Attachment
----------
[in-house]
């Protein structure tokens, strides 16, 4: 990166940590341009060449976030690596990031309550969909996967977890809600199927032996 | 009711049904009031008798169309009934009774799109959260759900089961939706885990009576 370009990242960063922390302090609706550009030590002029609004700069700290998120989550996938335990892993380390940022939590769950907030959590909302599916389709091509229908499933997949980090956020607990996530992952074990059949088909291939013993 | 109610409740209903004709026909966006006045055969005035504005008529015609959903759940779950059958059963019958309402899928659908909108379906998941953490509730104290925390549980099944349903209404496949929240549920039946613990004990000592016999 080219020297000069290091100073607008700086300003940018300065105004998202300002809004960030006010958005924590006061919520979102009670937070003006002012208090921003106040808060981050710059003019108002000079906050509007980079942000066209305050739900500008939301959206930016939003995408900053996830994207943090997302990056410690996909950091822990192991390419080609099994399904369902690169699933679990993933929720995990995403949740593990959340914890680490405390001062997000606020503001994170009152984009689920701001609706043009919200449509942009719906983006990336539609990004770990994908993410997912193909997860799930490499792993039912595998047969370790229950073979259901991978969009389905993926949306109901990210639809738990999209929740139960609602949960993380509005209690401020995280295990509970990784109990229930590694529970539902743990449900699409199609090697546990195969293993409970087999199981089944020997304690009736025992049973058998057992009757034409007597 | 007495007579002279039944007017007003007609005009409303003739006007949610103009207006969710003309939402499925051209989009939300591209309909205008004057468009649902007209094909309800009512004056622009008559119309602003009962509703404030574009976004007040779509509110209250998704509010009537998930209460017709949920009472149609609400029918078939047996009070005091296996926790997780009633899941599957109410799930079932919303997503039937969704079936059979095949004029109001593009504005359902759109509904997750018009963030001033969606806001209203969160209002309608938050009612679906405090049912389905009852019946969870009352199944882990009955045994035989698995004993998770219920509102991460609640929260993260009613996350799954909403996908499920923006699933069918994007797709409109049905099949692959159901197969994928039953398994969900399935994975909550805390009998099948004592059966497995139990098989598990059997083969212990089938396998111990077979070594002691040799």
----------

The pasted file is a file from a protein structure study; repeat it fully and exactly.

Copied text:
[in-house]
């Protein structure tokens, strides 16, 4: 990166940590341009060449976030690596990031309550969909996967977890809600199927032996 | 009711049904009031008798169309009934009774799109959260759900089961939706885990009576 370009990242960063922390302090609706550009030590002029609004700069700290998120989550996938335990892993380390940022939590769950907030959590909302599916389709091509229908499933997949980090956020607990996530992952074990059949088909291939013993 | 109610409740209903004709026909966006006045055969005035504005008529015609959903759940779950059958059963019958309402899928659908909108379906998941953490509730104290925390549980099944349903209404496949929240549920039946613990004990000592016999 080219020297000069290091100073607008700086300003940018300065105004998202300002809004960030006010958005924590006061919520979102009670937070003006002012208090921003106040808060981050710059003019108002000079906050509007980079942000066209305050739900500008939301959206930016939003995408900053996830994207943090997302990056410690996909950091822990192991390419080609099994399904369902690169699933679990993933929720995990995403949740593990959340914890680490405390001062997000606020503001994170009152984009689920701001609706043009919200449509942009719906983006990336539609990004770990994908993410997912193909997860799930490499792993039912595998047969370790229950073979259901991978969009389905993926949306109901990210639809738990999209929740139960609602949960993380509005209690401020995280295990509970990784109990229930590694529970539902743990449900699409199609090697546990195969293993409970087999199981089944020997304690009736025992049973058998057992009757034409007597 | 007495007579002279039944007017007003007609005009409303003739006007949610103009207006969710003309939402499925051209989009939300591209309909205008004057468009649902007209094909309800009512004056622009008559119309602003009962509703404030574009976004007040779509509110209250998704509010009537998930209460017709949920009472149609609400029918078939047996009070005091296996926790997780009633899941599957109410799930079932919303997503039937969704079936059979095949004029109001593009504005359902759109509904997750018009963030001033969606806001209203969160209002309608938050009612679906405090049912389905009852019946969870009352199944882990009955045994035989698995004993998770219920509102991460609640929260993260009613996350799954909403996908499920923006699933069918994007797709409109049905099949692959159901197969994928039953398994969900399935994975909550805390009998099948004592059966497995139990098989598990059997083969212990089938396998111990077979070594002691040799």